Mind you, as was to become a recurring pattern over the coming decade, allegiances amongst the new social outcasts were forged as I ended up getting into fascinating conversations with distant relatives I’d never met before, conversations I probably wouldn’t have had if I’d stayed indoors with more immediate and familiar family members. At the same time, had the pub in question been able to divide its bars into smoking and non-smoking ones (as had been commonplace prior to the ban), no doubt the same conversations would have been entered into. The pub is now closed, by the way, having gone the way of many in the last ten years.

A friend of mine had returned from a trip to the States in the early 2000s and had told me of attending a jazz club in New York after the Big Apple’s own indoor smoking ban had been brought in, which had come into effect as of 2003. For him, the anticlimax of being in that kind of environment with such a crucial element to the ambience absent seemed an extreme extension of American Political Correctness; little did he know the same would apply in his home country just four years later. At the time, it was unimaginable that a traditional freedom for all over-16 was poised to be curtailed thanks to the relentless pressure of the powerful anti-smoking lobby.

Smoking bans may seem a relatively recent encroachment upon individual civil liberties, though if we overlook James I’s anti-tobacco rant of 1604, we have Nazi Germany to thank for the first attempt in modern history to impose the kind of restrictions on tobacco usage we’d find familiar today. Another plus point to add to Hitler’s blotted copybook along with the autobahns, no doubt. Post-war, many of the countries that sourced this neglected aspect of the Nazi master-plan did so gradually and in line with a growing awareness of the link between cigarettes and cancer. Initially, however, restrictions on public spaces arose in areas in which there was a proven fire risk, though the discouragement of smoking became more widespread through bans on television cigarette advertising. The last ad for cigs was screened on UK TV as far back as 1965, though such a ban was made a mockery of for decades with the continued sponsorship of sporting contests by tobacco companies.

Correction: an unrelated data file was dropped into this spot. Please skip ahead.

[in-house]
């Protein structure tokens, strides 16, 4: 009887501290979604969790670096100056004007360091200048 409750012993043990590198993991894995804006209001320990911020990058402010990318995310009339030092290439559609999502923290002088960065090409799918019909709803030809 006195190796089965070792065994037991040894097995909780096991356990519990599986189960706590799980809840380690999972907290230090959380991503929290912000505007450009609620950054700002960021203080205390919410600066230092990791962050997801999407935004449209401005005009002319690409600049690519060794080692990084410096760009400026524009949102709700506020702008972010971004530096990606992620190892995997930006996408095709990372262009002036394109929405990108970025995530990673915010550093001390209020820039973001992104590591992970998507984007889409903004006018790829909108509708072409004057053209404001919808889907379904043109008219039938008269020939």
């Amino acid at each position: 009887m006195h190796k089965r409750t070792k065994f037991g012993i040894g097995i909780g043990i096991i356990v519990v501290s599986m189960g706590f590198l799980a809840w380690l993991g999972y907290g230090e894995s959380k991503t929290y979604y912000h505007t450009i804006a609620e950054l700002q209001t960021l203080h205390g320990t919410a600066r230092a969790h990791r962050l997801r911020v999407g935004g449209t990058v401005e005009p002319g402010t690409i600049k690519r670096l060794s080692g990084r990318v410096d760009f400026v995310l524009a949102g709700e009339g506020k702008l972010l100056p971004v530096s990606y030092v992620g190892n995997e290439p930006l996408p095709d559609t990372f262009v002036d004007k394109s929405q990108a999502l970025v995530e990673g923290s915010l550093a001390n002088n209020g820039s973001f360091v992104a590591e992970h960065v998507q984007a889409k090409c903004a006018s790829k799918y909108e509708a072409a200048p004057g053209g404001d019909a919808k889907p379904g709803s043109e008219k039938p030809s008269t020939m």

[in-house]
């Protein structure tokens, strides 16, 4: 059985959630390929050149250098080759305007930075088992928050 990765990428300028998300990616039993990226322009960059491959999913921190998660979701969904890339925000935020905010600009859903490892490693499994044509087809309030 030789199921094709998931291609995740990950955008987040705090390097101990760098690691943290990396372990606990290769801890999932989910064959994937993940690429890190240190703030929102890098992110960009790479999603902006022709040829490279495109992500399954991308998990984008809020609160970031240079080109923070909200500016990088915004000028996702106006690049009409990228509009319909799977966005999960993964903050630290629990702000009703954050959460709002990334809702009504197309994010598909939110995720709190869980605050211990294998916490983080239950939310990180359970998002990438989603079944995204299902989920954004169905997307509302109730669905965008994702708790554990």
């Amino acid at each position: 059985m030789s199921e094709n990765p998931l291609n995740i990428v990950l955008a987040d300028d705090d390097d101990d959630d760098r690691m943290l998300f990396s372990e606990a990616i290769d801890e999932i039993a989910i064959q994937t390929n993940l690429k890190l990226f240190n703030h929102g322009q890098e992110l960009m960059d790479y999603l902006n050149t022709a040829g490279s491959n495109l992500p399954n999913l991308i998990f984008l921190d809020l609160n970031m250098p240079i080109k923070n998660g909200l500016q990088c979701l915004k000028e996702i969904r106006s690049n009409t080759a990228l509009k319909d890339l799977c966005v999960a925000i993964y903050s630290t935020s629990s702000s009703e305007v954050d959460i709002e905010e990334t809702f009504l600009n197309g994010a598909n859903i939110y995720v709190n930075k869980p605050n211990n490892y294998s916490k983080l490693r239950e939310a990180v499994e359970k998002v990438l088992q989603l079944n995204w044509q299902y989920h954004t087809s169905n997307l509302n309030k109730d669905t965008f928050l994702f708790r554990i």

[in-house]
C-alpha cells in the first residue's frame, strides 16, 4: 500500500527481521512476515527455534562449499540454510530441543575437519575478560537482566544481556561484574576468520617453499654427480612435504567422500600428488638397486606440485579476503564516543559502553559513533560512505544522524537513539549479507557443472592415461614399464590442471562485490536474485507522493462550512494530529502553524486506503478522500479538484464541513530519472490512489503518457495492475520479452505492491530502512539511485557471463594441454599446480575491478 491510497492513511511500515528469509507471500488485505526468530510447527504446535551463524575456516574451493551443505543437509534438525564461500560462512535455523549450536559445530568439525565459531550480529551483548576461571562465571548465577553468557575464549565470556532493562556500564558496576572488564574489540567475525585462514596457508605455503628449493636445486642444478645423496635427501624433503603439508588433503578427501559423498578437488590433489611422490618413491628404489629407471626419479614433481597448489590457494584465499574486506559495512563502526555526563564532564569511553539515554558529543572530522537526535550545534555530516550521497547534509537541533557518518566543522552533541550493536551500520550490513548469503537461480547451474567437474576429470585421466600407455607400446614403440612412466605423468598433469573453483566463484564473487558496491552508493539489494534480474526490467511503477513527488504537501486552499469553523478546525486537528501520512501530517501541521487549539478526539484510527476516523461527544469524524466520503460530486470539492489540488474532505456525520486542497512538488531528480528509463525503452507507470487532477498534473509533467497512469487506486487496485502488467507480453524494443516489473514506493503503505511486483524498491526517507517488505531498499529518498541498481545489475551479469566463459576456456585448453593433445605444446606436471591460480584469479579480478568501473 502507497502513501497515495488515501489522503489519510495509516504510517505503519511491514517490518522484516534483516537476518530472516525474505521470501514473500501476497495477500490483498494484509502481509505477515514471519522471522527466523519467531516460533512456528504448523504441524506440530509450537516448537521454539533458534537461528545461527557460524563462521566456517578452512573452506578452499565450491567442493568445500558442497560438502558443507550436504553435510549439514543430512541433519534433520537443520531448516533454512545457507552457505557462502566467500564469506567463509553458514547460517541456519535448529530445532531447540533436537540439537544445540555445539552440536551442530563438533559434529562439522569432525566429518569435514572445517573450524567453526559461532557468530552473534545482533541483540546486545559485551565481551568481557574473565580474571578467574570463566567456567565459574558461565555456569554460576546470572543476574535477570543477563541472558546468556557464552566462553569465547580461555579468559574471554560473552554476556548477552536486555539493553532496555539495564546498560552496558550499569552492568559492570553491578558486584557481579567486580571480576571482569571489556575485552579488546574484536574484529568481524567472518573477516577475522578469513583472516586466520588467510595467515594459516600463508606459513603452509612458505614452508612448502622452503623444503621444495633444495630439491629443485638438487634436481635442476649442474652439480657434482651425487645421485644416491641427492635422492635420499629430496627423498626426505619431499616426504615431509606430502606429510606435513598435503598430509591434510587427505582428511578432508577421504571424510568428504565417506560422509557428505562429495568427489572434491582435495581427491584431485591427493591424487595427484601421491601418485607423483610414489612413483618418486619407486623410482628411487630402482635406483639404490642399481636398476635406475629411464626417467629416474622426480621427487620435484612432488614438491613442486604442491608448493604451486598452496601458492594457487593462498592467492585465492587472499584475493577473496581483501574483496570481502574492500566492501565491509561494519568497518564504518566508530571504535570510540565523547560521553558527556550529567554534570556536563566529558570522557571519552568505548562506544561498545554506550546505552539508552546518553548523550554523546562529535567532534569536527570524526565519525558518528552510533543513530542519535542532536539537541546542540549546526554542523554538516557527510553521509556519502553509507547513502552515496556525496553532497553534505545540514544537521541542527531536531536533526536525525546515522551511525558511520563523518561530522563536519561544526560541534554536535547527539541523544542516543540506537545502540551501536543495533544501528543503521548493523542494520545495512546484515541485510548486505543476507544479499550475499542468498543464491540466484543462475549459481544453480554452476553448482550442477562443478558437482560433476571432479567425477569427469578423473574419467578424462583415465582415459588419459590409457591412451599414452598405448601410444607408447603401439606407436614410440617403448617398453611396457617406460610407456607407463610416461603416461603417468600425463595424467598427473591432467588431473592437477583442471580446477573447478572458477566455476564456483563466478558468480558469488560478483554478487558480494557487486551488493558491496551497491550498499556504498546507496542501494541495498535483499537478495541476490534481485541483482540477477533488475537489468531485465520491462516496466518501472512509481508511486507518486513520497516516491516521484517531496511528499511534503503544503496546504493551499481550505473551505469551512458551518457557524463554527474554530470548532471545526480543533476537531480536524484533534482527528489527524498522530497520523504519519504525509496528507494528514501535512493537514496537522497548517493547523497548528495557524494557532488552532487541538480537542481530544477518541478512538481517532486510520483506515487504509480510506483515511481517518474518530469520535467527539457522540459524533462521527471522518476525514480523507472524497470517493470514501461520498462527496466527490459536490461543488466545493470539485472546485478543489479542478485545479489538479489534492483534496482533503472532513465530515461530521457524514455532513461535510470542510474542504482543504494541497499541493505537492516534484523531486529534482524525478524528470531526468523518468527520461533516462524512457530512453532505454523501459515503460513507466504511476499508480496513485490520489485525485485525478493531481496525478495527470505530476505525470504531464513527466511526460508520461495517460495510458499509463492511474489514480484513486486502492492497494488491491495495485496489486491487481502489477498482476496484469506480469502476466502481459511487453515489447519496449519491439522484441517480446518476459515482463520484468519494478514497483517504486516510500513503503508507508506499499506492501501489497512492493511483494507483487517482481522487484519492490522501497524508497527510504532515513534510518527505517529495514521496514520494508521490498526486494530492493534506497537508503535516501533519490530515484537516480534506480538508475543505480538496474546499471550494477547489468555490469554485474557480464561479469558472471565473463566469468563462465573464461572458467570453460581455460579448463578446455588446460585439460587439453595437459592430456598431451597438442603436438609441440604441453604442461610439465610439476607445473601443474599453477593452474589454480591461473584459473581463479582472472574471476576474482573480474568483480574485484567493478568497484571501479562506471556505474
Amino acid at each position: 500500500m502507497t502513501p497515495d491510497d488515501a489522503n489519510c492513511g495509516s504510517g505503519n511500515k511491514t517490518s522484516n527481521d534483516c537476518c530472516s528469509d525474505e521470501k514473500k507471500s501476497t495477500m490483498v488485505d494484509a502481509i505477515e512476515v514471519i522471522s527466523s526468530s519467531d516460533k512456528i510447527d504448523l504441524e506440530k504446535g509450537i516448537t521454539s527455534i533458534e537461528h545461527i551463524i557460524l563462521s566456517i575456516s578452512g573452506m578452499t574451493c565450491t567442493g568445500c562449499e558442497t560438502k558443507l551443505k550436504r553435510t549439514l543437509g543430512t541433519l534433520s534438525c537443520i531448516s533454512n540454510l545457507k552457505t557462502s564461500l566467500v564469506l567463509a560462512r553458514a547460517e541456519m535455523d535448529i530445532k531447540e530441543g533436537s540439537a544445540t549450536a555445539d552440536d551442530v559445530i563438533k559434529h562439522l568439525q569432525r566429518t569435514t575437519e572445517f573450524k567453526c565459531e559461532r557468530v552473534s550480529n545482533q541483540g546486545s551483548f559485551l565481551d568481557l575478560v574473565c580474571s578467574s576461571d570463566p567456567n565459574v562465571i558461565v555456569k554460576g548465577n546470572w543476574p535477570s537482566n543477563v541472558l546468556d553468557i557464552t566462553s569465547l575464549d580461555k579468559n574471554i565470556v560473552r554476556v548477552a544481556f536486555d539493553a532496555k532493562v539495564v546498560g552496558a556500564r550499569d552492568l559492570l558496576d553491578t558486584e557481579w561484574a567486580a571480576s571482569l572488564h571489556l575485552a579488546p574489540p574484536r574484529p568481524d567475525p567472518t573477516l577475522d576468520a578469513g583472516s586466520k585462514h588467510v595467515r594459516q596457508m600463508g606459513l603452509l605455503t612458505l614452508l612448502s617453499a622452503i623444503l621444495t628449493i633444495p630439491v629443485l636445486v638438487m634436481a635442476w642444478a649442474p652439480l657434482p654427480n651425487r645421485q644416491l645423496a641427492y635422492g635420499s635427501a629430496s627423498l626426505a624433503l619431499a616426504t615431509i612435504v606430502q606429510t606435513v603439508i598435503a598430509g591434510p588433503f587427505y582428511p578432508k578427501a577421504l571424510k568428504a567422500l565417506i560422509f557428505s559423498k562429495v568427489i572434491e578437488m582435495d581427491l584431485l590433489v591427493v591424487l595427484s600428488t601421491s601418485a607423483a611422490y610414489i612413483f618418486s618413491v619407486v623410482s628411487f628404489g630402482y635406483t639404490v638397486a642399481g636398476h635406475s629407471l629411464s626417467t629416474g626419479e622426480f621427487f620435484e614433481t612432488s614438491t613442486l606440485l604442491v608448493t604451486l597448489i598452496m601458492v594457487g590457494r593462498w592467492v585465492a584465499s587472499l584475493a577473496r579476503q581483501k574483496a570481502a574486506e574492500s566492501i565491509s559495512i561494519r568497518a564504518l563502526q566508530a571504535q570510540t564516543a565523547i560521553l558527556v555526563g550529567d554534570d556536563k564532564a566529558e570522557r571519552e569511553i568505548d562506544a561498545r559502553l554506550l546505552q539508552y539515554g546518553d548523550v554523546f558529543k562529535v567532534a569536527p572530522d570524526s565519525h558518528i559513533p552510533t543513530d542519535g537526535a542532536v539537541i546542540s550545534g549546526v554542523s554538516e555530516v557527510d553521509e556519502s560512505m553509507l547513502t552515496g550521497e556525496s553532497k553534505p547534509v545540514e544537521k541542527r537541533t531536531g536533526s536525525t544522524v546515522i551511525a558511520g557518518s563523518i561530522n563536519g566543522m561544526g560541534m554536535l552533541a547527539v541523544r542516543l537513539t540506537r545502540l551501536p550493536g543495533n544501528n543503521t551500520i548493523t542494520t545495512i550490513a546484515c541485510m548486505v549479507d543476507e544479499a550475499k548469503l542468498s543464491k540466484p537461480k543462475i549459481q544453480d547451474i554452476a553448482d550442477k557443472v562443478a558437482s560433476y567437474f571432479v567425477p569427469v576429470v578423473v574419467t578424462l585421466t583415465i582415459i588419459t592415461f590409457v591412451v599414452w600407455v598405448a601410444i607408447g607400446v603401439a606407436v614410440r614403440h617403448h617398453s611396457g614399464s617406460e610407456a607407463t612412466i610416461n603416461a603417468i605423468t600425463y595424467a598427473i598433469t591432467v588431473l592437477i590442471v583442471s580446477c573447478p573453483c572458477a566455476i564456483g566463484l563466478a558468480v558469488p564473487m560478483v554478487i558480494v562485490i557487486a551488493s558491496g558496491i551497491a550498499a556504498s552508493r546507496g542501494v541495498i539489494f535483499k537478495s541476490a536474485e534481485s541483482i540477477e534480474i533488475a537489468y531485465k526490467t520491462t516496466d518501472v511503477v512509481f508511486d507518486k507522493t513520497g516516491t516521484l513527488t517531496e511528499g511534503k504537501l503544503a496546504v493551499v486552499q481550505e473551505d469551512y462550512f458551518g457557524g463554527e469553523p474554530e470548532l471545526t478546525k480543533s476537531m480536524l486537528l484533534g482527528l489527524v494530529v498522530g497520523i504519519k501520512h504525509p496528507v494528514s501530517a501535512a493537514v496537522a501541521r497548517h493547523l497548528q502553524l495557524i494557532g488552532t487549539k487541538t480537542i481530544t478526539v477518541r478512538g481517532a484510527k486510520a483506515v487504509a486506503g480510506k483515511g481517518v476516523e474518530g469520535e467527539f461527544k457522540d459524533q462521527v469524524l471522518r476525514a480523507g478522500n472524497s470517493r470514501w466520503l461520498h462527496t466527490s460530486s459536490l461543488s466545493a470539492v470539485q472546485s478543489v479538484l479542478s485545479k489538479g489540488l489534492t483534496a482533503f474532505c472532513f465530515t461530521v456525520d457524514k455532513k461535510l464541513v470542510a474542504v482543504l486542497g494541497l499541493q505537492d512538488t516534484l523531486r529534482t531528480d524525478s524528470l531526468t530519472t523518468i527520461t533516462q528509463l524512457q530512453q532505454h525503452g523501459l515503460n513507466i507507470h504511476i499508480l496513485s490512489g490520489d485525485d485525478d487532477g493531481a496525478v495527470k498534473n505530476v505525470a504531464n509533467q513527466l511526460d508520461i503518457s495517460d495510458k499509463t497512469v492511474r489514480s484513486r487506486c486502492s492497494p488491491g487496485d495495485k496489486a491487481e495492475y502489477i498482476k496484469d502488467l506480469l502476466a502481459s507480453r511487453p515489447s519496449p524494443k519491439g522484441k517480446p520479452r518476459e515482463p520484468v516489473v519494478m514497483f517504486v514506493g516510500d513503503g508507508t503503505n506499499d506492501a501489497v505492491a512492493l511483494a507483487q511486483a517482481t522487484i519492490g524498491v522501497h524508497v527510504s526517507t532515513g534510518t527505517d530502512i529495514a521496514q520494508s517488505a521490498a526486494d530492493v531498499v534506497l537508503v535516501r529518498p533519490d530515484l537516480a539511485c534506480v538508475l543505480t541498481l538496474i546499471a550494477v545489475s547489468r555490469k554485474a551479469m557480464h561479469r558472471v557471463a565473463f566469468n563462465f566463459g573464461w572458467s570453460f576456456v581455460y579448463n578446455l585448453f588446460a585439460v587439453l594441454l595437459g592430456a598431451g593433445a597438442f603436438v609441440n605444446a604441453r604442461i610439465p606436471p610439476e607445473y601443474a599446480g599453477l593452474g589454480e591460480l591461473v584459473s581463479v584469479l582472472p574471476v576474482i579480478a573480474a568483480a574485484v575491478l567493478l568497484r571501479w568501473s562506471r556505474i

Despite several American states passing laws that segregated smokers and non-smokers in places such as bars and restaurants in the 1970s and 80s, the increasing clout of the anti-tobacco lobby and the spreading cult of health and fitness enabled said lobby to press for more extreme measures. Surprisingly, however, Peru was the first country to impose an outright ban on smoking in all enclosed public places, setting a potent precedent in 1993. Bit by bit, as the 20th century approached its end, greater restrictions on smokers were gathering pace that would snowball come the Millennium.

In 2003, both India and New Zealand outlawed smoking in schools and workplaces, whereas, a little closer to home, Ireland followed suit in 2004; that same year, Bhutan achieved the undeniable ambition of the anti-smoking lobby by banning tobacco altogether, effectively placing it in the same category as all narcotics. As more countries have appeased those who had long complained of ‘passive smoking’ in public areas, however, even that is clearly insufficient legislation for the most fanatical anti-smokers, who probably won’t be content until the blueprint of Bhutan is adopted worldwide.